The Perseverance rover on Mars has collected two samples of a rock that turns out to be probably volcanic, NASA announced on Friday, stressing that the presence of salts in these samples was the indicator of favorable conditions to possibly detect traces of life. Ancient.
“It looks like our first rocks reveal a potentially habitable environment,” Ken Farley, chief scientist at Perseverance, said in a statement. At the beginning of August, the rover had failed in its first attempt to take a sample, the stone then selected (called Roubion) being too friable.
The rover therefore continued on its way, and finally selected another harder stone, called Rochette. Perseverance carried out a first sample last week, and two days later a second, in the same stone, considered particularly interesting by NASA. The two collected cores are now in sealed tubes and kept inside the rover. They are about 6 cm long each.
The rover operates in an area called Jezero Crater, which scientists believe was home to a deep lake 3.5 billion years ago. However, they were not sure whether the rocks there were volcanic or sedimentary in nature.
Samples to be repatriated
“Based on observations made so far, we interpret Roubion and Rochette to be ancient volcanic lava flows,” Katie Stack Morgan, member of the rover’s science team, told a press conference. Volcanic rocks are particularly useful because they can be dated precisely.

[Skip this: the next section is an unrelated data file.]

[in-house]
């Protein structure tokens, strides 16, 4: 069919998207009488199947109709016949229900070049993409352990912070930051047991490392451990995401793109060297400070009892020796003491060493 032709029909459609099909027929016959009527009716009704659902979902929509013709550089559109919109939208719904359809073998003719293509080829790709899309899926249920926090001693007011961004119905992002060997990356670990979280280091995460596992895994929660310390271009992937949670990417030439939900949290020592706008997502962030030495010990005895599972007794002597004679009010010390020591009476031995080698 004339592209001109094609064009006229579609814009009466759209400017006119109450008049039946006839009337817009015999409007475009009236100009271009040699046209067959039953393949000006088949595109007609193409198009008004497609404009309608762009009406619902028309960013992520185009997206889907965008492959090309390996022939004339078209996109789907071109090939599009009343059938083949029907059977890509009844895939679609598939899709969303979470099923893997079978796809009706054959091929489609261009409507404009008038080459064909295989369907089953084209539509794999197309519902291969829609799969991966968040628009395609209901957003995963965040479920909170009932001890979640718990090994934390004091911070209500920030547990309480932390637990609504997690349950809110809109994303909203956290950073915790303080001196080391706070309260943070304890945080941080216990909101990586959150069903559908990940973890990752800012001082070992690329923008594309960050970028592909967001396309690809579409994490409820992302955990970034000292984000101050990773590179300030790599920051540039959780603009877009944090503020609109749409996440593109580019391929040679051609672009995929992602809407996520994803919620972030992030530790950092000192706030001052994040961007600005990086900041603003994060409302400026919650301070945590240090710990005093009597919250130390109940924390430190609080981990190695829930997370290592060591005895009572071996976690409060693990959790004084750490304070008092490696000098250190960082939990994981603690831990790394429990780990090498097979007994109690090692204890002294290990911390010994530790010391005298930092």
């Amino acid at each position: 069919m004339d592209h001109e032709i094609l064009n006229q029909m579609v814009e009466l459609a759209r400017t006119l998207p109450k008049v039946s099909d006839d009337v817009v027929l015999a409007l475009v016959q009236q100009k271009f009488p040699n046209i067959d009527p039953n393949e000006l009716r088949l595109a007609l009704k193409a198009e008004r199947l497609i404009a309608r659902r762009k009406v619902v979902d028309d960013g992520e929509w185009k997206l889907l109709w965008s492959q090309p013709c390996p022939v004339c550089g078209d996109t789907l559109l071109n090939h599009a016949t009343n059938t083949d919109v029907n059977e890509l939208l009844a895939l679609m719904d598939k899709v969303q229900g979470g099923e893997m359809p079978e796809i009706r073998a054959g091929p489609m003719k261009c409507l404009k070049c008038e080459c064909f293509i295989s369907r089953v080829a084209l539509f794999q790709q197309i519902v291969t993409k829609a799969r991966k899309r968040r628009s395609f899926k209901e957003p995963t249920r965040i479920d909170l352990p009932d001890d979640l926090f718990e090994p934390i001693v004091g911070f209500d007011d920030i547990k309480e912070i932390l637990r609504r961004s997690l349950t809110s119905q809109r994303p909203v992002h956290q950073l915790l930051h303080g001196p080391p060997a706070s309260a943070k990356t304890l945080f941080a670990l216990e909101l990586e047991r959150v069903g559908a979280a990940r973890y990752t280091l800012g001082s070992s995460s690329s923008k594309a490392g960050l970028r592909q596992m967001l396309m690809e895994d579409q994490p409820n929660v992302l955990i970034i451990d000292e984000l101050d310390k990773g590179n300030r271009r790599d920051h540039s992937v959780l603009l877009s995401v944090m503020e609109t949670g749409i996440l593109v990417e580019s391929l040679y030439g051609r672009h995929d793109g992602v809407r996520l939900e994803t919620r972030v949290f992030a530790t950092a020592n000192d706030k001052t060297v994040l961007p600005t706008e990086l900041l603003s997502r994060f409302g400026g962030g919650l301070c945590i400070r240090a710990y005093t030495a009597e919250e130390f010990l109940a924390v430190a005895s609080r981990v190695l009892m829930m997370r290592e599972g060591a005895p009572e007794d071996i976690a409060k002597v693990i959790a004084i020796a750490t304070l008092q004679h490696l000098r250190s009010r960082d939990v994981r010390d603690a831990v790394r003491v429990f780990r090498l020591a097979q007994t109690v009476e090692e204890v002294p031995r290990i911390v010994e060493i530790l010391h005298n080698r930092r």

In addition, these rocks “show signs of substantial interactions” with water, she continued. They indeed contain mineral salts, which were probably deposited when the water evaporated. This confirms that water has been present in the crater for a long time, says NASA.
Importantly, “the mineral salts in those first two carrots could have trapped tiny bubbles of Martian water,” the space agency explains. “Salts are great minerals for preserving signs of life on Earth, and we would expect that to be the same for rocks on Mars,” said Katie Stack Morgan.
The objective of the mission is to look for signs of ancient life on Mars, such as traces of microbial life fossilized in the rocks. Sampling will continue, with Perseverance transporting more than thirty additional tubes for other samples.
NASA then plans a mission to bring the samples back to Earth in the 2030s, so that they can be analyzed by much more sophisticated instruments than those that can be brought to Mars.